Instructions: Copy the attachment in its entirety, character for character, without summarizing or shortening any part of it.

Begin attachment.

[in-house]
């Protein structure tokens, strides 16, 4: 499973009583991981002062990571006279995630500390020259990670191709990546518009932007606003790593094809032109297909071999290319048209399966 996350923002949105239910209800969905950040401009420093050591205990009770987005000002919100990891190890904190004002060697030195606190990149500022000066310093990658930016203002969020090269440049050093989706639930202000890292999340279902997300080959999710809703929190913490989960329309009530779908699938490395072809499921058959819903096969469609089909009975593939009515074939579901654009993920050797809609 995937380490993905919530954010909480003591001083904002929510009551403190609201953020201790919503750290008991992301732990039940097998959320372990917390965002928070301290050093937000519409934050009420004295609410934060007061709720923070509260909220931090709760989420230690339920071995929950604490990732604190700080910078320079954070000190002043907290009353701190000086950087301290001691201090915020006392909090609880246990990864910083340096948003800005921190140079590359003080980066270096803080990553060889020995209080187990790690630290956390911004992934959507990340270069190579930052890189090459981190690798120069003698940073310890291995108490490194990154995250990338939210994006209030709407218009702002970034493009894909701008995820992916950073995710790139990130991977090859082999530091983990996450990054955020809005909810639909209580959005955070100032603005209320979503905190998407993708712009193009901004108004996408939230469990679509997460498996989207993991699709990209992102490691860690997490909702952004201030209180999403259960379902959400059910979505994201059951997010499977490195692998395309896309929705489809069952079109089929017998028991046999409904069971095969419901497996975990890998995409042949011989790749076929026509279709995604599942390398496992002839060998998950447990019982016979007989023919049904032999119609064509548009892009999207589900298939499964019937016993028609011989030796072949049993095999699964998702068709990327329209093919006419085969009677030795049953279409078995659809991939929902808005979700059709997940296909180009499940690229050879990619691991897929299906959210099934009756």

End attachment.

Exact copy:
[in-house]
């Protein structure tokens, strides 16, 4: 499973009583991981002062990571006279995630500390020259990670191709990546518009932007606003790593094809032109297909071999290319048209399966 996350923002949105239910209800969905950040401009420093050591205990009770987005000002919100990891190890904190004002060697030195606190990149500022000066310093990658930016203002969020090269440049050093989706639930202000890292999340279902997300080959999710809703929190913490989960329309009530779908699938490395072809499921058959819903096969469609089909009975593939009515074939579901654009993920050797809609 995937380490993905919530954010909480003591001083904002929510009551403190609201953020201790919503750290008991992301732990039940097998959320372990917390965002928070301290050093937000519409934050009420004295609410934060007061709720923070509260909220931090709760989420230690339920071995929950604490990732604190700080910078320079954070000190002043907290009353701190000086950087301290001691201090915020006392909090609880246990990864910083340096948003800005921190140079590359003080980066270096803080990553060889020995209080187990790690630290956390911004992934959507990340270069190579930052890189090459981190690798120069003698940073310890291995108490490194990154995250990338939210994006209030709407218009702002970034493009894909701008995820992916950073995710790139990130991977090859082999530091983990996450990054955020809005909810639909209580959005955070100032603005209320979503905190998407993708712009193009901004108004996408939230469990679509997460498996989207993991699709990209992102490691860690997490909702952004201030209180999403259960379902959400059910979505994201059951997010499977490195692998395309896309929705489809069952079109089929017998028991046999409904069971095969419901497996975990890998995409042949011989790749076929026509279709995604599942390398496992002839060998998950447990019982016979007989023919049904032999119609064509548009892009999207589900298939499964019937016993028609011989030796072949049993095999699964998702068709990327329209093919006419085969009677030795049953279409078995659809991939929902808005979700059709997940296909180009499940690229050879990619691991897929299906959210099934009756």